Tag Archives: monsters

Dude Review: Captain America: The Winter Soldier

When I was training to be a newspaper reporter, I learned never to bury the lead. Which meant, always start with the most important stuff right up front.

Not in the second paragraph.

And certainly never in the third.

I am, however, willing to state here, in the fourth paragraph, uncategorically, that Captain America: The Winter Soldier is a fantastic, rip-roaring, rootin’-tootin’, bad-guy shooting, uplifting, side-splitting fantastically good movie.

I liked it, is what I’m trying to say.

I thought it would be difficult for any Marvel movie to surpass the wonder that is Marvel’s The Avengers, which I thought might have been one of the best movies of the decade at least. And, to be sure, CA: TWS, doesn’t surpass The Avengers, but it comes darn close.

Chris Evans returns as Steve Rogers, aka Captain America. Samuel L. Jackson is back as Nick Fury, while Scarlett Johansson also is back as Natasha Romanov, the Black Widow. They’re joined by Anthony Mackie, playing Sam Wilson, the Falcon, and a host of other folks, including Robert Redford as S.H.I.E.L.D. high-muckety-muck Alexander Pierce.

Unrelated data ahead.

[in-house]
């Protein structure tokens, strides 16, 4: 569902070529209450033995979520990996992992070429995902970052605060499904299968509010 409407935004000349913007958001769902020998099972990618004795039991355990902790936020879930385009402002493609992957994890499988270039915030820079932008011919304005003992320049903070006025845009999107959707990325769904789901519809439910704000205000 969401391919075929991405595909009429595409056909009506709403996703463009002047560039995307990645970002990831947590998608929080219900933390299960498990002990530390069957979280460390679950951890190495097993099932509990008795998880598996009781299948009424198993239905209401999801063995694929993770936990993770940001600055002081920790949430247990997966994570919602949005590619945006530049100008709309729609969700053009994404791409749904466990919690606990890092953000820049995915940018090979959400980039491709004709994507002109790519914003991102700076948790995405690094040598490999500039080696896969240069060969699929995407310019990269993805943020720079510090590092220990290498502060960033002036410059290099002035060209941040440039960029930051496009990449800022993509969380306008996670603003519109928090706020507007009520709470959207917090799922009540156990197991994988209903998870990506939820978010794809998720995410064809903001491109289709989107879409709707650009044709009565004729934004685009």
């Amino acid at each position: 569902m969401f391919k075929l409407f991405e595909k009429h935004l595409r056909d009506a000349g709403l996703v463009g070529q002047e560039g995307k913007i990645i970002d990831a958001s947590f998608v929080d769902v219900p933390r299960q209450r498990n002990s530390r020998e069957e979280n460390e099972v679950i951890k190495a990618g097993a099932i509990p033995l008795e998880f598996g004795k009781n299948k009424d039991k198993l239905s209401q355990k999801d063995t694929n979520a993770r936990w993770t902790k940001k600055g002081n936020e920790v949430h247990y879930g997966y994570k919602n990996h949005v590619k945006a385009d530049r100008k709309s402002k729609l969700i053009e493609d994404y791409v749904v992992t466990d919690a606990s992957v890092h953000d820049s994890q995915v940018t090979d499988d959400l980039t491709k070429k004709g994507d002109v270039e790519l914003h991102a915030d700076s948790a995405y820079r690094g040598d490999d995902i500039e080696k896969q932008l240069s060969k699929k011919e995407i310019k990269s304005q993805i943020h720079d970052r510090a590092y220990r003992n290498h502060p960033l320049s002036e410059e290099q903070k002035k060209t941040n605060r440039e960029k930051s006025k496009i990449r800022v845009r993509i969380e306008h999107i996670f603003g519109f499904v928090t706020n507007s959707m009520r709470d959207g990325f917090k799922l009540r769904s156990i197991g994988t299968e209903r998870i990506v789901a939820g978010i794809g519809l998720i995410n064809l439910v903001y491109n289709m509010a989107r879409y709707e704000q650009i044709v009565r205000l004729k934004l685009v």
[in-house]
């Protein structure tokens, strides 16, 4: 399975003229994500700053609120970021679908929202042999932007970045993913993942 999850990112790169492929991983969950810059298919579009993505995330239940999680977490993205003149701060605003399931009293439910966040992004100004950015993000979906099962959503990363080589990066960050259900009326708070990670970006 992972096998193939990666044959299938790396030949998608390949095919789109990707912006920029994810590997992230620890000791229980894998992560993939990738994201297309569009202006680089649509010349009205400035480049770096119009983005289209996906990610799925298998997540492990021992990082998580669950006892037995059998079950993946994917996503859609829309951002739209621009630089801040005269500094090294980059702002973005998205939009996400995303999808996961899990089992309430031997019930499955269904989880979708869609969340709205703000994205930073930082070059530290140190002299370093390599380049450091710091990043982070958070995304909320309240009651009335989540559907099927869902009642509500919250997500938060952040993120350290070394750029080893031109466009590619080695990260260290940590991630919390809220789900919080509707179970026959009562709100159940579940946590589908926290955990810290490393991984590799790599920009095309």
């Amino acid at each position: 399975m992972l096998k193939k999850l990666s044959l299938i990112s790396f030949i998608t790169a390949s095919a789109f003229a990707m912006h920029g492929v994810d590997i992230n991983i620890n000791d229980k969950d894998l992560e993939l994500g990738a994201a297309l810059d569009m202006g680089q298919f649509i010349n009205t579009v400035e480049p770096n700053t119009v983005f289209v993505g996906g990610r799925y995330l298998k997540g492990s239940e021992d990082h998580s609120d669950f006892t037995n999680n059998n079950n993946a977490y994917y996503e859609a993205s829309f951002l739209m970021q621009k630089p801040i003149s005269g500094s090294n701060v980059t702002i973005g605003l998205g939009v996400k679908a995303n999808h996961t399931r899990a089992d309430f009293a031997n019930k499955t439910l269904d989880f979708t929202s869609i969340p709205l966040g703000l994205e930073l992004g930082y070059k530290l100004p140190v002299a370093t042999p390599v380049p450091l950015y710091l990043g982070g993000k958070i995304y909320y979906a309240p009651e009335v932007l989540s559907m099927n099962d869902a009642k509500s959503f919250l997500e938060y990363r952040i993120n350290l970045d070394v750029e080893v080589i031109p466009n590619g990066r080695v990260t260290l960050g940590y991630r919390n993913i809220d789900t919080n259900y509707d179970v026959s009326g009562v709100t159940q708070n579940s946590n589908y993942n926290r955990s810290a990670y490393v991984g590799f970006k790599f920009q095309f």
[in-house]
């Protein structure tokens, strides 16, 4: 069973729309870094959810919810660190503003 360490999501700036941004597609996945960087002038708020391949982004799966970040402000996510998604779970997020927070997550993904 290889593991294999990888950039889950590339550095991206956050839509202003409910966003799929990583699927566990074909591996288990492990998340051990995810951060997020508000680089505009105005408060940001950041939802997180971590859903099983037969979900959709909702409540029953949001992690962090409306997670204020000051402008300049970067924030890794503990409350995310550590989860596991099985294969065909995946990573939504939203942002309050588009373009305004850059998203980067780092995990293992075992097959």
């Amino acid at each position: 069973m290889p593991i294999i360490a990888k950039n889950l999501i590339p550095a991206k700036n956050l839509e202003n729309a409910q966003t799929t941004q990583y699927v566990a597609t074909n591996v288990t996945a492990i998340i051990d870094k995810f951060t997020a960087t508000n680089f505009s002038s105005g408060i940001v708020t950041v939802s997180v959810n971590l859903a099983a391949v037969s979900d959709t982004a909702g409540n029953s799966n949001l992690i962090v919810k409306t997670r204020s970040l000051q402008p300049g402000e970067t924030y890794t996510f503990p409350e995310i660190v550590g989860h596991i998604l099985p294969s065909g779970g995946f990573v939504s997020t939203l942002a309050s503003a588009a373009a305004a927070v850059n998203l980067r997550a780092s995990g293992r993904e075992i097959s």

And they all — every single one of them — are fantastic in their role. The Black Widow, instead of being a girlfriend, or a pawn, or a sacrifice to make the male hero’s journey personal, is a formidable hero in her own right, facing down doubts and horrors from her past. She also benefits from the double-edged sword that is Captain America: She believes she can be better because Captain America believes she is better and she doesn’t want to let him down.

That’s only one of the things that makes Steve Rogers such a dangerous man.

Not only is the film well acted, but it’s filled with astonishing special effects, drastic fight scenes, Easter eggs too numerous to count (including the birth of at least two new villains, a certain tombstone near the end and namechecking the Sorcerer Supreme), and — believe it or not — an extended meditation on the idea of freedom versus security.

Following the events in New York, chronicled in Marvel’s The Avengers, S.H.I.E.L.D. is all set to step out and take over world security. This eagerness is making Captain America a bit wary as it seems S.H.I.E.L.D. wants to start killing people before they actually commit a crime.